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Disaster relief: A coordinated effort

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Following the 2005 Asian tsunami, Business Roundtable, a membership organization of nearly 160 CEOs of leading U.S. companies, launched the Partnership for Disaster Response. One of its missions is to enhance the efficiency of companies’ responses to emergency situations.

According to the partnership, the U.S. private sector owns and operates nearly 85 percent of the nation’s critical infrastructure for providing resources to aid disaster response and recovery. “A lack of coordination of resources can cause life-threatening delays when timing is crucial,” states a partnership publication titled “How Can My Company Help? A Guide for Country Managers in Responding to Natural Disasters.”

“You can start a relationship prior to anything big happening. That’s the best-case scenario,” says Nicole Gulatz, a procurement officer for the American Red Cross. We get hundreds of thousands of inquiries from companies after a large event, and it’s hard to respond to everybody because a big part of our job is to find out what’s needed.

While Gulatz urges companies to establish a relationship with their local Red Cross chapter, the organization’s website includes a place where companies can register as a supplier. “We try to identify who our suppliers are going to be [before a disaster],” Gulatz says. Companies also can call the organization’s hotline (800-7-INKIND) or e-mail

Although the Federal Emergency Management Agency (FEMA) functions primarily to support first responders, it also maintains a contractor registry.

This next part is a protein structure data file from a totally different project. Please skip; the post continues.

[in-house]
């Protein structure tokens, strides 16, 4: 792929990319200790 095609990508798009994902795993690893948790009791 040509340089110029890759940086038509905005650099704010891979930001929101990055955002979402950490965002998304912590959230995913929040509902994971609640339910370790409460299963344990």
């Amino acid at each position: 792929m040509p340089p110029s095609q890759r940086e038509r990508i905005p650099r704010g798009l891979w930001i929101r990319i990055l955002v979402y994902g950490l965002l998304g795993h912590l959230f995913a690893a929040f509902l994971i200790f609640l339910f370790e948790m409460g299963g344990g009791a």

While there are obvious needs (tarps, blankets, tents, containment bags) there also are opportunities for suppliers of less obvious products. After the 2009 earthquake and resulting tsunami in American Samoa, the American Red Cross sought fabric for lava lavas, the long skirt worn by both Samoan men and women. “That was a very specific thing we needed,” Gulatz says. They needed not only a large quantity of fabric in the right texture and weight, but also in a variety of colors/prints so the victims did not look like they were wearing uniforms.

In a podcast series created in a collaboration between the Partnership for Disaster Response and Stanford University’s Center for Social Innovation, Joe Becker, senior vice president of disaster services for the American Red Cross, says that companies have more than money and products to offer; they also can offer expertise and technology.

Janice Kleinschmidt is a freelance writer based in Palm Springs, Calif.

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